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      Glenn Hanson 15 months ago

      I recently adopted my 4th Boston "Dixie" and she has a full length tail. I always thought they were docked, now I know. I like them with tails better, I can tell Dixie's mood better than my other Boston's.

    • Elaine Robles profile image

      Elaine Robles 19 months ago from Wamego, Kansas

      I have a Boston name Buster he does not have a tail or a stub.

    • Ashley Ryan P profile image

      Ash Ryan 3 years ago from Red Dirt Country

      Thank you!!

    • alexadry profile image

      Adrienne Janet Farricelli 3 years ago from USA

      I loved reading this hub and your philosophy on tails: "Being born with an extra body part just makes them have MORE to love, not less!" Well said, voted up!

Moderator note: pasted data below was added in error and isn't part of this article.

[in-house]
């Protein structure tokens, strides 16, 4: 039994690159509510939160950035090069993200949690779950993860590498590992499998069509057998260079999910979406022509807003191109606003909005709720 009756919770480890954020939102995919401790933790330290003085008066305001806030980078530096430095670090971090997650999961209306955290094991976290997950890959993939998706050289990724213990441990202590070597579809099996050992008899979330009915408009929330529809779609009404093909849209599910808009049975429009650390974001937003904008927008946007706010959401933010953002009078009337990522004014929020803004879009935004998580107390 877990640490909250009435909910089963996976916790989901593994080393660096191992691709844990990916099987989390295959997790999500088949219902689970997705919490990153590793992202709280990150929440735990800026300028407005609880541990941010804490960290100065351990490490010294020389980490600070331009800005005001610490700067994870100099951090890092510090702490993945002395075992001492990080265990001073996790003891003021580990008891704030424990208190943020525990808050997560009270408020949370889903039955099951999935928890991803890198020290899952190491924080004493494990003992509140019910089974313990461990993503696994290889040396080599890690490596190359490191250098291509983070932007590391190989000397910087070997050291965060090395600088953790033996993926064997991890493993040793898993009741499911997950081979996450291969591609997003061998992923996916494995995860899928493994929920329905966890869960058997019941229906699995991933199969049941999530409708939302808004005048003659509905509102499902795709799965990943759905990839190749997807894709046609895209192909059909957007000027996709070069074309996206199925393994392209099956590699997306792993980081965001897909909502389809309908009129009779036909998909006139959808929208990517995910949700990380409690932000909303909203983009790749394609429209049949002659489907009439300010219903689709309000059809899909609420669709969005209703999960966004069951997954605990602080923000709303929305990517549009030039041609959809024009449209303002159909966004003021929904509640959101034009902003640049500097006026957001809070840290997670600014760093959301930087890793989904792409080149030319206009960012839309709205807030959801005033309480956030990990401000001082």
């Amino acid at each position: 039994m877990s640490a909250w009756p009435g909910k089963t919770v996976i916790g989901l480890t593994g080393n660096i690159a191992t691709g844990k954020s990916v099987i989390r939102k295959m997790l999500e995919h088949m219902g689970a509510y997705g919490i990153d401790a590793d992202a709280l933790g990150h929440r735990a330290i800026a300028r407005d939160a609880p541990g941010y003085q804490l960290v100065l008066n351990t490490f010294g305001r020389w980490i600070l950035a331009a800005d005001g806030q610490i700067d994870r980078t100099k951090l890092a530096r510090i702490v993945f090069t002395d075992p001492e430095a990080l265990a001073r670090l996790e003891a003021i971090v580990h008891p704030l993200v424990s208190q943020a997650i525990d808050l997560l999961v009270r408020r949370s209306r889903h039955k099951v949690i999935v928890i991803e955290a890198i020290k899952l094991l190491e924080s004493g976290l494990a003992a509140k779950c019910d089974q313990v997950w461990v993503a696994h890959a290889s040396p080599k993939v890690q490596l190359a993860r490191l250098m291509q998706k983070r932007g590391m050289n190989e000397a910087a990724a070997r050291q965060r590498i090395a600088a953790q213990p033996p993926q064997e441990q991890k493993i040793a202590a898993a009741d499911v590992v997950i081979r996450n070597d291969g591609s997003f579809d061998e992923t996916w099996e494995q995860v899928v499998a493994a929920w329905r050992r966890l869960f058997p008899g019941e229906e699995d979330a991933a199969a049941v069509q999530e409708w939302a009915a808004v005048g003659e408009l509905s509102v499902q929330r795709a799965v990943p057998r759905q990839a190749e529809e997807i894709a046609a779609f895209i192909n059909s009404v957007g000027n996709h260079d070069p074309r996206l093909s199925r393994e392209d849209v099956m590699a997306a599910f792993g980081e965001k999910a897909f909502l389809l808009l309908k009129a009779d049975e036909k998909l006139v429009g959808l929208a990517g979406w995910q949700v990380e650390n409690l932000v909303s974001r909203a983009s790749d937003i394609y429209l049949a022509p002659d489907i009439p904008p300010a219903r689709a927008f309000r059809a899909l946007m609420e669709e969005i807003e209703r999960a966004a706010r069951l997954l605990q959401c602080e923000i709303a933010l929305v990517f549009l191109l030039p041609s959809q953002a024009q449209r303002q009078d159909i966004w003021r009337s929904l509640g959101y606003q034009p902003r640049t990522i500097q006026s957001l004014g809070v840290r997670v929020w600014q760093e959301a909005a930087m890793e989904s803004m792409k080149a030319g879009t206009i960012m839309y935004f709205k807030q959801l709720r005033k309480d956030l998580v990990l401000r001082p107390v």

• JayeWisdom profile image

      Jaye Denman 3 years ago from Deep South, USA

      The Boston breed standard allows the 'nub', the short but straight, as well as the 'screw tail.' When my son was young, he had a Boston with the screw tail. He chose the dog because he thought the corkscrew-shaped tail was 'neat', not knowing that the same genes which produce the screw tail may also produce spinal malformation that can be serious. Fortunately, his dog was healthy and lived a good life. But screw tails are common. Anyone considering one for a pet should be aware of the danger spinal birth defects that cause major problems may be present in a Boston with the corkscrew tail. Even if the breeder is reputable, having a vet check the pup's spine before making a final decision should be allowed.

      Voted Up++